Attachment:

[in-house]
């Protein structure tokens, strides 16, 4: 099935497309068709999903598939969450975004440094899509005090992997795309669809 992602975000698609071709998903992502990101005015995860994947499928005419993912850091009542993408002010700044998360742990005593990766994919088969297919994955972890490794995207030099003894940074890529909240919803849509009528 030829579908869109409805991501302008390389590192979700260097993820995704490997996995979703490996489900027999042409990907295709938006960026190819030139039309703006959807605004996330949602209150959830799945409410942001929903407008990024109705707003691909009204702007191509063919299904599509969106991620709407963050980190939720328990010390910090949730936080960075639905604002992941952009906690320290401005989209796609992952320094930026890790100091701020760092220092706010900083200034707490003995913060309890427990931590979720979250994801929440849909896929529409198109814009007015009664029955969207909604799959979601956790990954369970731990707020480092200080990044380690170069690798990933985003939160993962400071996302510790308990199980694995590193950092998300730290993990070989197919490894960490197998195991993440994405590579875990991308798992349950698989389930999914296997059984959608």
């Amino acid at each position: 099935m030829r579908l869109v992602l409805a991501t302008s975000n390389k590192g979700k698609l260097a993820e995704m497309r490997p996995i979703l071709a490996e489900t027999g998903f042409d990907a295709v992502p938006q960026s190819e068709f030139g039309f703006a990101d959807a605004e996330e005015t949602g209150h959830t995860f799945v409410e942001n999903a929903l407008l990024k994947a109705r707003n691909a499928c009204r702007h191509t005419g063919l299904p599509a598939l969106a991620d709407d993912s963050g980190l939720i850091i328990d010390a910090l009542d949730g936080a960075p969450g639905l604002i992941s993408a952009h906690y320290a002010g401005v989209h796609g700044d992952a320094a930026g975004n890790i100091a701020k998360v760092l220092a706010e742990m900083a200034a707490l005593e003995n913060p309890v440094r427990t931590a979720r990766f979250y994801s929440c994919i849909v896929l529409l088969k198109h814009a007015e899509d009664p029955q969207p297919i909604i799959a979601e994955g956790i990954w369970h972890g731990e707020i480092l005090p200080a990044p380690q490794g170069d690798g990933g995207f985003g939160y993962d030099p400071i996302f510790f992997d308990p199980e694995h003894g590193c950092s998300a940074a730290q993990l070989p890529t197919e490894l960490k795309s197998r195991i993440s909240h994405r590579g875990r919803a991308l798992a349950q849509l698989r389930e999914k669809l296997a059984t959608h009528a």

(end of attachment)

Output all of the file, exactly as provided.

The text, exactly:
[in-house]
């Protein structure tokens, strides 16, 4: 099935497309068709999903598939969450975004440094899509005090992997795309669809 992602975000698609071709998903992502990101005015995860994947499928005419993912850091009542993408002010700044998360742990005593990766994919088969297919994955972890490794995207030099003894940074890529909240919803849509009528 030829579908869109409805991501302008390389590192979700260097993820995704490997996995979703490996489900027999042409990907295709938006960026190819030139039309703006959807605004996330949602209150959830799945409410942001929903407008990024109705707003691909009204702007191509063919299904599509969106991620709407963050980190939720328990010390910090949730936080960075639905604002992941952009906690320290401005989209796609992952320094930026890790100091701020760092220092706010900083200034707490003995913060309890427990931590979720979250994801929440849909896929529409198109814009007015009664029955969207909604799959979601956790990954369970731990707020480092200080990044380690170069690798990933985003939160993962400071996302510790308990199980694995590193950092998300730290993990070989197919490894960490197998195991993440994405590579875990991308798992349950698989389930999914296997059984959608």
């Amino acid at each position: 099935m030829r579908l869109v992602l409805a991501t302008s975000n390389k590192g979700k698609l260097a993820e995704m497309r490997p996995i979703l071709a490996e489900t027999g998903f042409d990907a295709v992502p938006q960026s190819e068709f030139g039309f703006a990101d959807a605004e996330e005015t949602g209150h959830t995860f799945v409410e942001n999903a929903l407008l990024k994947a109705r707003n691909a499928c009204r702007h191509t005419g063919l299904p599509a598939l969106a991620d709407d993912s963050g980190l939720i850091i328990d010390a910090l009542d949730g936080a960075p969450g639905l604002i992941s993408a952009h906690y320290a002010g401005v989209h796609g700044d992952a320094a930026g975004n890790i100091a701020k998360v760092l220092a706010e742990m900083a200034a707490l005593e003995n913060p309890v440094r427990t931590a979720r990766f979250y994801s929440c994919i849909v896929l529409l088969k198109h814009a007015e899509d009664p029955q969207p297919i909604i799959a979601e994955g956790i990954w369970h972890g731990e707020i480092l005090p200080a990044p380690q490794g170069d690798g990933g995207f985003g939160y993962d030099p400071i996302f510790f992997d308990p199980e694995h003894g590193c950092s998300a940074a730290q993990l070989p890529t197919e490894l960490k795309s197998r195991i993440s909240h994405r590579g875990r919803a991308l798992a349950q849509l698989r389930e999914k669809l296997a059984t959608h009528a």